“Having [prostate] cancer is actually not a problem, and this is a bit hard to wrap our heads around,” said Trotman, a professor at Cold Spring Harbor Laboratory who specializes in studying unusually deadly cases of prostate cancer. “The vast majority of prostate cancers remain indolent and will never be life-threatening. So that’s the good news. The problem is that there’s about 10 to 15 percent that actually will be more aggressive and will become therapy-resistant. And to this day, it’s very hard to separate the two.”
Trotman and his lab have challenged themselves to discover ways for identifying the cases of prostate cancer that are destined to become unusually aggressive and prone to spreading to other organs.
Isolating cells from the “two flavors or prostate cancer”—those that migrate and those that don’t—has been one of his lab’s most important accomplishments. Doing so has allowed Trotman’s team to begin analyzing the genetics of these cells using cutting-edge gene-editing technologies like CRISPR.
The lab’s other big accomplishment is the creation of a mouse model that mimics how the aggressive prostate cancers behave in humans. The importance of this cannot be understated, Trotman said, as cancers do not just exist in a petri dish. By studying the disease and potential treatment options in these mice, the researchers can think about the disease in terms of how it affects patients.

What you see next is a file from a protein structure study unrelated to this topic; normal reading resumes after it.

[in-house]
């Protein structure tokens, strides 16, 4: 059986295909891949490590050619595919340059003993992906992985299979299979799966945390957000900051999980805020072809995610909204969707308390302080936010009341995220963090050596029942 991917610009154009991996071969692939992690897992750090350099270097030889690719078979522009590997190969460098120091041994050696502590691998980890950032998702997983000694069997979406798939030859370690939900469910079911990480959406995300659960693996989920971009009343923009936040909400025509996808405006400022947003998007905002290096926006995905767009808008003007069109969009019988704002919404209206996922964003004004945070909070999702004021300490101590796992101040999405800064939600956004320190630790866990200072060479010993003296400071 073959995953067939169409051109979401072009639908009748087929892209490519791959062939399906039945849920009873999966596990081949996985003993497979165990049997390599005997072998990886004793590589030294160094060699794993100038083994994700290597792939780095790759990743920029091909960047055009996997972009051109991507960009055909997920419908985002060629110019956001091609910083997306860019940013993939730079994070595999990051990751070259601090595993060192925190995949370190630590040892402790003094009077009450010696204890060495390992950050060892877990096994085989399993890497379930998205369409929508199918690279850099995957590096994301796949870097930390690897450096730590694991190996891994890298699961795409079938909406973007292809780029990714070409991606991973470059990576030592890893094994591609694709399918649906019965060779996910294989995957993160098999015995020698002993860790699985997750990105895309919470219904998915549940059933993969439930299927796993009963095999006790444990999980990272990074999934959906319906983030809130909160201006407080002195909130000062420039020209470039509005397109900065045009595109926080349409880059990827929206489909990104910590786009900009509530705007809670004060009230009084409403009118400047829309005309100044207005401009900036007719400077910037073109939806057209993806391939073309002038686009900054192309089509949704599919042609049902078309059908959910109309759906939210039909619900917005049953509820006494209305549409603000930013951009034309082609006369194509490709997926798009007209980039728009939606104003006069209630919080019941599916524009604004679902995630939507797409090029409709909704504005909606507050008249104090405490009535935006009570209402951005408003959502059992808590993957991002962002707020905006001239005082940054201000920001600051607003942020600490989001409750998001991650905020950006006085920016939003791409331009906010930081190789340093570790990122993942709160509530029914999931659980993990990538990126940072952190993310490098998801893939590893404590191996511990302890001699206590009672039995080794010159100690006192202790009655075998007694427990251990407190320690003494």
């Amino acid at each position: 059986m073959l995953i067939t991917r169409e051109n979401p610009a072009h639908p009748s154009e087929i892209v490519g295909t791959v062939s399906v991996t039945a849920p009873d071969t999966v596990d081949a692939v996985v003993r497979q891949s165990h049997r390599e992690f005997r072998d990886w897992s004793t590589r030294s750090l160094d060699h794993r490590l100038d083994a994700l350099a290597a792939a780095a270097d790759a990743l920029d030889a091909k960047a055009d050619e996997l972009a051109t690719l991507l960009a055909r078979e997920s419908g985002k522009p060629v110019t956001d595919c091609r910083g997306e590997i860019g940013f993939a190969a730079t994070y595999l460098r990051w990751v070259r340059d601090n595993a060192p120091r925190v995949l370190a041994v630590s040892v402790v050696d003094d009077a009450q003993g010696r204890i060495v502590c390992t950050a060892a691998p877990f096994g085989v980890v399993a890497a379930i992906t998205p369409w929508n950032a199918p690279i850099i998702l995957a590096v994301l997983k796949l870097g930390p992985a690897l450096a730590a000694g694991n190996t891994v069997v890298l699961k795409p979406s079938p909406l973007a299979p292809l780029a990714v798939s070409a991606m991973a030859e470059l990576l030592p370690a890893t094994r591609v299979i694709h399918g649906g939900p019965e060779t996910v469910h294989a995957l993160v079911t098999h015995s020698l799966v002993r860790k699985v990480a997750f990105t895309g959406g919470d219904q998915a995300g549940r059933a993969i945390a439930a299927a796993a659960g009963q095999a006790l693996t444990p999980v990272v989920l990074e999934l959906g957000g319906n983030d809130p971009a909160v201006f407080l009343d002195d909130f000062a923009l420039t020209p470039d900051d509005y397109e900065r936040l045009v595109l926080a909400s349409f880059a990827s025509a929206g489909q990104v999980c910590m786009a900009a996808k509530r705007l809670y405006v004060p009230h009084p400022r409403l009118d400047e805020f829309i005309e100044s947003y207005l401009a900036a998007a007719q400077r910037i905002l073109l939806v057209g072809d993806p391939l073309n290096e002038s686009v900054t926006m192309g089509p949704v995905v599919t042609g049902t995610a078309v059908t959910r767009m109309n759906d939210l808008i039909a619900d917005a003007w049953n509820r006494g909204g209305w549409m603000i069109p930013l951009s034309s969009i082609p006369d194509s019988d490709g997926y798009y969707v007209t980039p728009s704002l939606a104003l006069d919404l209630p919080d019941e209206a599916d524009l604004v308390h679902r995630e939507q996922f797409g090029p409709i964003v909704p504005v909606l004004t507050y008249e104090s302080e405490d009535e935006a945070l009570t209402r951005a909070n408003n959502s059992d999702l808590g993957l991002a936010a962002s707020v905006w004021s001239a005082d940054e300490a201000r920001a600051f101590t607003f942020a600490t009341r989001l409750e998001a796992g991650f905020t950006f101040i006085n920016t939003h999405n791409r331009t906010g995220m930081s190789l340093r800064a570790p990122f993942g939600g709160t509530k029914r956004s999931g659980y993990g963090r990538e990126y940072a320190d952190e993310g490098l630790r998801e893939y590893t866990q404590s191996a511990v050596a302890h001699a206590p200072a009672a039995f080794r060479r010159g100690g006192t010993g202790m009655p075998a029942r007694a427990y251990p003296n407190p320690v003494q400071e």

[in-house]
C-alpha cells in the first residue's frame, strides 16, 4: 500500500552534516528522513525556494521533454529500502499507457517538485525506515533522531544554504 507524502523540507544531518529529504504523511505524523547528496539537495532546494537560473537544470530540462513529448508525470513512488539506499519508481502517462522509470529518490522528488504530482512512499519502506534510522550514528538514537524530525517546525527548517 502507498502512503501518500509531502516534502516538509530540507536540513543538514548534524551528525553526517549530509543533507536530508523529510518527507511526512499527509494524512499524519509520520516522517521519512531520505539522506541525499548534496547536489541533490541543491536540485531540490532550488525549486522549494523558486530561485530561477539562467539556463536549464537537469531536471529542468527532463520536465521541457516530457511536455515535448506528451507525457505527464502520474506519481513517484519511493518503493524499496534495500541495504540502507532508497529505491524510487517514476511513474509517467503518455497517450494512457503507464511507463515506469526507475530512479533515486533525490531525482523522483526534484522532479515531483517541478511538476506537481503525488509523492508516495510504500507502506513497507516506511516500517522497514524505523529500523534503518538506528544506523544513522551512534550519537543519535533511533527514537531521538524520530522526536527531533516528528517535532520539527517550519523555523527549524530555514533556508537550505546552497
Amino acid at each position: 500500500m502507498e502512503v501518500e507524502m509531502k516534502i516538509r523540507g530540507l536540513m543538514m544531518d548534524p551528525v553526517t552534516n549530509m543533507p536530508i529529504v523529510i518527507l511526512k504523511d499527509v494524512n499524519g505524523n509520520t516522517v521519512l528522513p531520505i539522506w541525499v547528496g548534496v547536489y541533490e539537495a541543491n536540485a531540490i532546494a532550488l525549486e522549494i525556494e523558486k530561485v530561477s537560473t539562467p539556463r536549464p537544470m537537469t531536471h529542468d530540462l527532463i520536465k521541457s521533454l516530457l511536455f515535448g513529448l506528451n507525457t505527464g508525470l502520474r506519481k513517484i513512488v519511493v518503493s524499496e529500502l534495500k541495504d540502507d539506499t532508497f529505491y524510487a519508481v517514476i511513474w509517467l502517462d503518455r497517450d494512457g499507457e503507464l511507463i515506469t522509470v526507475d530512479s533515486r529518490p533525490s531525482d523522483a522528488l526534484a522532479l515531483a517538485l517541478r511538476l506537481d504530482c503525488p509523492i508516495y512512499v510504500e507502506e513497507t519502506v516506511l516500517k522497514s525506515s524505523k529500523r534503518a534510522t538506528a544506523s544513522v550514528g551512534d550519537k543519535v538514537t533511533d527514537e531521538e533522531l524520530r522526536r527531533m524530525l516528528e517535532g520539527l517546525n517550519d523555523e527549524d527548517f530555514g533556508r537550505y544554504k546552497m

The urgency of creating new and more effective treatments increases each day, especially in the U.S. When compared to Asian countries, prostate cancer in the western world is nearly 10 times more deadly.
“Asians, and particularly Japanese, have a very low death rate of prostate cancer, [but] when they move to the U.S., their death rate increases,” Trotman explained to a gasping crowd. “It’s a very interesting phenomenon that’s been studied quite seriously.”
By teaming up with Northwell Health—a network of hospitals and healthcare providers that treat more than 19,000 new cancer patients each year—Trotman’s lab is investigating how nutrition and other environmental factors make Western patients at risk for developing deadly prostate cancer.
“So that’s ongoing research, and I think some dust will settle and some results might be too sensational to list now, but others might really pan out,” he said. “We’re hopeful.”
As Trotman wrapped up his talk, the audience was urged to get a second beer. For every beer sold that night, Six Harbors Brewing Co. donated a dollar to CSHL research.
“I learned some new things tonight,” said Mark Heuwetter, Six Harbors co-owner. “Dr. Trotman did a great job explaining how his research is helping, and we’re proud to play a small part in supporting that tonight.”